Proposed amendments to the Patents Act and other Intellectual Property related Acts
14 May 2012 Posted in Press releases
Intellectual property (IP) is a vital component of the global economy today. According to the World Intellectual Property Organization, global patent filings have increased to around two million annually, up 45 per cent from 2000. The growth of IP in Asia has been particularly significant. East Asia has now overtaken North America, and also Western Europe, in the number of Patent Cooperation Treaty (PCT) applications, which are used for the filing of patent applications in multiple jurisdictions.
These developments present opportunities for Singapore to position itself as an Asian IP hub to service the growth in demand for IP services, and to become a key node for patent agency work. To do this, it is important for Singapore to strengthen our patent regime and develop world-class IP infrastructure that will meet the needs of inventors and businesses.
- In this respect, the Ministry of Law (MinLaw) and Intellectual Property Office of Singapore (IPOS) propose amendments to the Patents Act 1 as well as other IP related Acts 2 for these initiatives:
- The change from a ‘self-assessment’ to a ‘positive grant’ patent system;
- The liberalisation of the patent agent regime, to allow foreign patent agents to register in Singapore to undertake offshore patent agency work; and
- Other technical amendments resulting from (i) the new Integrated Registries IT system at IPOS, and (ii) the Health Sciences Authority’s (HSA) transfer of the regulatory regime for pharmaceutical products for human use from the Medicines Act to the Health Products Act.
A copy of the Patents (Amendment) Bill and the Intellectual Property (Miscellaneous Amendments) Bill are at Annexes A and B respectively.
- MinLaw and IPOS have conducted a series of consultations from August 2009 to April 2012 on these legislative amendments.
- Positive grant system
- The current self-assessment patent system allows patent applications to be granted regardless of the outcome of their examination reports. This means that patent applications may be granted without fully complying with patentability criteria 3. This was a pragmatic approach when Singapore started its own patent system in 1995, when we did not have domestic patent search and examination capabilities. The proposed amendments to the Patents Act will introduce a new positive grant system where only patent applications which have fully positive examination reports (that is, which fully meet patentability criteria) can be granted.
- The positive grant system will raise the overall quality of patents granted in Singapore, aligning our practices closer to established patent offices like the European Patent Office, Japan and the UK. This will strengthen business and investor confidence in our IP regime, and enhance Singapore’s reputation as a leading IP hub in Asia.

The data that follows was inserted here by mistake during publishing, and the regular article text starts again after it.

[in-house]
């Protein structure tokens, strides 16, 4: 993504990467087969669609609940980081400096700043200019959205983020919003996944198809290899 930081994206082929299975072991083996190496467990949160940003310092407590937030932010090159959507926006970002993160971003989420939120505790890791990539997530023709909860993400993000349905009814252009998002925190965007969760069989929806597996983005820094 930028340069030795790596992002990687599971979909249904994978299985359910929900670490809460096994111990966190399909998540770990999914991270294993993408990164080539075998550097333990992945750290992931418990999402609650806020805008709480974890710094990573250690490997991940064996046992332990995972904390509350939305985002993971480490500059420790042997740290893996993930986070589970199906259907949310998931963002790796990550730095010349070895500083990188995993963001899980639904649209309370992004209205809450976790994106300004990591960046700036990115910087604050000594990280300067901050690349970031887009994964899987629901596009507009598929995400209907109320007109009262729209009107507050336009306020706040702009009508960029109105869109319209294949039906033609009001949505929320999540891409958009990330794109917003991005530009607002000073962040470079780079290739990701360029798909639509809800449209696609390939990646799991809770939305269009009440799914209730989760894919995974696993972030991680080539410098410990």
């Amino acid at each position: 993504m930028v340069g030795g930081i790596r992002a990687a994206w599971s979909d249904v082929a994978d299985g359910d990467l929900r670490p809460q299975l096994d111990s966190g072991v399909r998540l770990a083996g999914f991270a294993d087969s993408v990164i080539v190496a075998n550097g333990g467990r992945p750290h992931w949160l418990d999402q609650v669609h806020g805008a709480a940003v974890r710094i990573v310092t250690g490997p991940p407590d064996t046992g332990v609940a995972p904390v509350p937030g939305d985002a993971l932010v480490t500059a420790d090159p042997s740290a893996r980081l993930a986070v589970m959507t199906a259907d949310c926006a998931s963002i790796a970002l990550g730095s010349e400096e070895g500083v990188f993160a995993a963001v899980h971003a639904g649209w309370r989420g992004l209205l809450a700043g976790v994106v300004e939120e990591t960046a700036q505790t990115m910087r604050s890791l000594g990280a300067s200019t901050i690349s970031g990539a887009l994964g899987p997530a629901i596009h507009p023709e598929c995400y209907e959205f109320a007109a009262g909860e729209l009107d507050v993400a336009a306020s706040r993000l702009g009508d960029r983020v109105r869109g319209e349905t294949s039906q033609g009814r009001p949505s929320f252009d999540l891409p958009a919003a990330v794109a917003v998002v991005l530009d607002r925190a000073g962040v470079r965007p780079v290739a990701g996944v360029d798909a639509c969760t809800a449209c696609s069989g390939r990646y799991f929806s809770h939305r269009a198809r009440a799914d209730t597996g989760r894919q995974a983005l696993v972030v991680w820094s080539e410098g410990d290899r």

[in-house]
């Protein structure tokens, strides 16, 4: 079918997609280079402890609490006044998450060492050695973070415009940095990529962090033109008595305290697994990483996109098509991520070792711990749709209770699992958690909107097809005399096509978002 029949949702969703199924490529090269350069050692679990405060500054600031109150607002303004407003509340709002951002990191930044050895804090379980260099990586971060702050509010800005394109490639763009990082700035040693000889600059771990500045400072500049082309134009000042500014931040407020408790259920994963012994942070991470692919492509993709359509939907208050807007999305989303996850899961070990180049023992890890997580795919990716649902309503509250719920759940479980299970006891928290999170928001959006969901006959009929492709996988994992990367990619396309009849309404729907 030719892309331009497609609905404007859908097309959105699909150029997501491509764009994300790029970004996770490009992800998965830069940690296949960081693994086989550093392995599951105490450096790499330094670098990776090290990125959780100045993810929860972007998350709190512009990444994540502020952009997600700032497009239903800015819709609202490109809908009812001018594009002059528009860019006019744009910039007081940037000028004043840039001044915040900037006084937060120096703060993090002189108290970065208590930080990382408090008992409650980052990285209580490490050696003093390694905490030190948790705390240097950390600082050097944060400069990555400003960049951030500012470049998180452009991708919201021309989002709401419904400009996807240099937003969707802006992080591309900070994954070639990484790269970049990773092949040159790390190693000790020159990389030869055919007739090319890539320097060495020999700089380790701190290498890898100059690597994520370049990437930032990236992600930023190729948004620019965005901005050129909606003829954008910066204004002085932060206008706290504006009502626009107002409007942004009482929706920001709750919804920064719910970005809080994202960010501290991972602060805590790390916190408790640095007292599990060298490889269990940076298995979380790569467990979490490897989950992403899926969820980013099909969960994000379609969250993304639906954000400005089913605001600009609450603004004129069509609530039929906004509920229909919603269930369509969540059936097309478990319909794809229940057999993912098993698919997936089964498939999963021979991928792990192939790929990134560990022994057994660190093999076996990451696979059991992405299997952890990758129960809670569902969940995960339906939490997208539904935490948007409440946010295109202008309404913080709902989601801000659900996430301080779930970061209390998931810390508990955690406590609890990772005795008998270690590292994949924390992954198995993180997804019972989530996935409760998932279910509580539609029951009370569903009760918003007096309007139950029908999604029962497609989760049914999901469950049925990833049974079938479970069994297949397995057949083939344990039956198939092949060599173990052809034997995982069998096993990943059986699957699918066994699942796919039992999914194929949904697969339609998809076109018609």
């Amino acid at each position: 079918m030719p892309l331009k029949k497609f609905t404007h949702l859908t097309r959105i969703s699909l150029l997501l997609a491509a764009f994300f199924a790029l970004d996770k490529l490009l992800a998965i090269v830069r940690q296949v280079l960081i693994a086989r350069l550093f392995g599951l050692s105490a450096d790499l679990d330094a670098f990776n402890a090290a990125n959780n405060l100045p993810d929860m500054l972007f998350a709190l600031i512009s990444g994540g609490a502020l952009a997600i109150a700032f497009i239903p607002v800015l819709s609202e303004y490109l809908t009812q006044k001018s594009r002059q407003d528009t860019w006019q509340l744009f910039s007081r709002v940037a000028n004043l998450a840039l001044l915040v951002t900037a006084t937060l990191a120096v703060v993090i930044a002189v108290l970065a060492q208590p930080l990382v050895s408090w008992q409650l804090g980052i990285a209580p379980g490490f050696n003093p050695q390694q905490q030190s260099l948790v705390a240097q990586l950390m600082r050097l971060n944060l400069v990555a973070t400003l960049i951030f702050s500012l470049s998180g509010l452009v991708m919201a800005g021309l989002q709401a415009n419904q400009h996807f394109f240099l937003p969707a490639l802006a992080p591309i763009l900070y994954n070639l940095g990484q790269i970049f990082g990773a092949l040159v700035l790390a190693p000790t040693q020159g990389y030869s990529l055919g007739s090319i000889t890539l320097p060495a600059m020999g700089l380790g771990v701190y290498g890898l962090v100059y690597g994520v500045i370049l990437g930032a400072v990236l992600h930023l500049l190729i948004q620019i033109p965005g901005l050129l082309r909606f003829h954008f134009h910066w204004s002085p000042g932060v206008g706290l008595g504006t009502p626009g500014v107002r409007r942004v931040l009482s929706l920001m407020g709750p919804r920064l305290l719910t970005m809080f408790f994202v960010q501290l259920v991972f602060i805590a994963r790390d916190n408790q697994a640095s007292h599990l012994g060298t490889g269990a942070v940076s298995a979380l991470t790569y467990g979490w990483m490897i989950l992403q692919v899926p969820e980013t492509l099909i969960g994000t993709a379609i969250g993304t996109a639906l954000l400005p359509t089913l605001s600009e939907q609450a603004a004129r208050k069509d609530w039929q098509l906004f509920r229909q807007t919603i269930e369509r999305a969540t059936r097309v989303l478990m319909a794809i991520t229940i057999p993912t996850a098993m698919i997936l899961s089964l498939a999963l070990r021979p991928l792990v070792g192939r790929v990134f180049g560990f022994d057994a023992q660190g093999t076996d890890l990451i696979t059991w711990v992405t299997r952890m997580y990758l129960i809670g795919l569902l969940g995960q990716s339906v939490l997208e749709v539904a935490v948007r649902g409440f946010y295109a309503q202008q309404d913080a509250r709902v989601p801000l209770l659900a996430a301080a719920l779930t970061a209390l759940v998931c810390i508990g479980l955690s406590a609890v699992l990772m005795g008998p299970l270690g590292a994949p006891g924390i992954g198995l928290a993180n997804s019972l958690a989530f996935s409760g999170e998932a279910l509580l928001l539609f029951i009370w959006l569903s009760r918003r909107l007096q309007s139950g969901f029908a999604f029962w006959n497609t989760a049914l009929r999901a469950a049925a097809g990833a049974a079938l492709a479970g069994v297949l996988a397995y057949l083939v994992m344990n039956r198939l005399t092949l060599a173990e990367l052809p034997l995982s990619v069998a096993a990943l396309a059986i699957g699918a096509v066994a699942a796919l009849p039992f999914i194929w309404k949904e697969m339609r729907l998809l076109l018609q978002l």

- In parallel with the introduction of the positive grant system, IPOS will be establishing patent search and examination capabilities. Today, such work is fully outsourced to patent offices in other countries. IPOS will build world-class search and examination capabilities in specific technology classes aligned with Singapore’s main R&D thrusts. This will enlarge the suite of patent-related capabilities in Singapore and strengthen our credentials as an IP hub. Preparations for this new initiative are well on track. Response to IPOS’ initial recruitment exercise for patent examiners has been excellent, with over 180 quality applicants for 20 positions. The team is expected to be operational by mid-2013.
- Respondents to the public consultations have expressed support for the introduction of the positive grant system. Their feedback has been incorporated into the Patents (Amendment) Bill.
- Growing the patent agent sector
- There are about 100 Singapore-registered patent agents in practice today. Currently, only (i) Singapore-registered patent agents with a patent agent practising certificate issued by IPOS, and (ii) advocates and solicitors with a legal practising certificate issued by the Singapore Supreme Court, are allowed to undertake patent agency work in Singapore (whether for filing in Singapore or other jurisdictions). In addition, a firm is allowed to carry on a business of and undertake patent agency work, only if at least one partner or director of the firm is either (i) or (ii).
- The proposed legislative amendments to the Patents Act will allow foreign patent agents to undertake offshore patent agency work in Singapore, without having to qualify as Singapore-registered patent agents 4. This move will broaden the range of patent services in Singapore, particularly in international patent expertise, and is intended to meet the growth in regional demand for international patent services and attract such work to Singapore.
- The scope of offshore work that foreign-registered patent agents can undertake in Singapore will include:
- Applying for or obtaining patents at any place other than IPOS;
Preparing specifications or other documents for the purposes of:
- the patent law of any country other than Singapore; or